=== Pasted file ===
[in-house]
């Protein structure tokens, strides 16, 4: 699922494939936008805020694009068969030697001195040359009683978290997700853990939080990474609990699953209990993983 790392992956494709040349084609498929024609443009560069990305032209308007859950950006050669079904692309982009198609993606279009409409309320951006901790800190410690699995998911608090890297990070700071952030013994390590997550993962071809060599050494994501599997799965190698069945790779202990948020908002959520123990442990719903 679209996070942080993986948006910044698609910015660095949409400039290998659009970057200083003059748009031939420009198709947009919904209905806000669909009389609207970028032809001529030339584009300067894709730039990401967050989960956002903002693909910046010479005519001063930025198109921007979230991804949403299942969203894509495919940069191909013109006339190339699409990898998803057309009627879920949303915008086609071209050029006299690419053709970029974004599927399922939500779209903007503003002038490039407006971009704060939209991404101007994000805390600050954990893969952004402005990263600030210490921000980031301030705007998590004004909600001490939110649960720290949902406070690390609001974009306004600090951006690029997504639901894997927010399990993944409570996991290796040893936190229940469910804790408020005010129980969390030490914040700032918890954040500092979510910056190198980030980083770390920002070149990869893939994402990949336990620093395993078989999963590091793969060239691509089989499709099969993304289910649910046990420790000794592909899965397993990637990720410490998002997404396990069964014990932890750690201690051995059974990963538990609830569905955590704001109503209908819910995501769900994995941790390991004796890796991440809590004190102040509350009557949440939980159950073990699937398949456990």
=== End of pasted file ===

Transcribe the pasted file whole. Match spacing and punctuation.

[in-house]
């Protein structure tokens, strides 16, 4: 699922494939936008805020694009068969030697001195040359009683978290997700853990939080990474609990699953209990993983 790392992956494709040349084609498929024609443009560069990305032209308007859950950006050669079904692309982009198609993606279009409409309320951006901790800190410690699995998911608090890297990070700071952030013994390590997550993962071809060599050494994501599997799965190698069945790779202990948020908002959520123990442990719903 679209996070942080993986948006910044698609910015660095949409400039290998659009970057200083003059748009031939420009198709947009919904209905806000669909009389609207970028032809001529030339584009300067894709730039990401967050989960956002903002693909910046010479005519001063930025198109921007979230991804949403299942969203894509495919940069191909013109006339190339699409990898998803057309009627879920949303915008086609071209050029006299690419053709970029974004599927399922939500779209903007503003002038490039407006971009704060939209991404101007994000805390600050954990893969952004402005990263600030210490921000980031301030705007998590004004909600001490939110649960720290949902406070690390609001974009306004600090951006690029997504639901894997927010399990993944409570996991290796040893936190229940469910804790408020005010129980969390030490914040700032918890954040500092979510910056190198980030980083770390920002070149990869893939994402990949336990620093395993078989999963590091793969060239691509089989499709099969993304289910649910046990420790000794592909899965397993990637990720410490998002997404396990069964014990932890750690201690051995059974990963538990609830569905955590704001109503209908819910995501769900994995941790390991004796890796991440809590004190102040509350009557949440939980159950073990699937398949456990």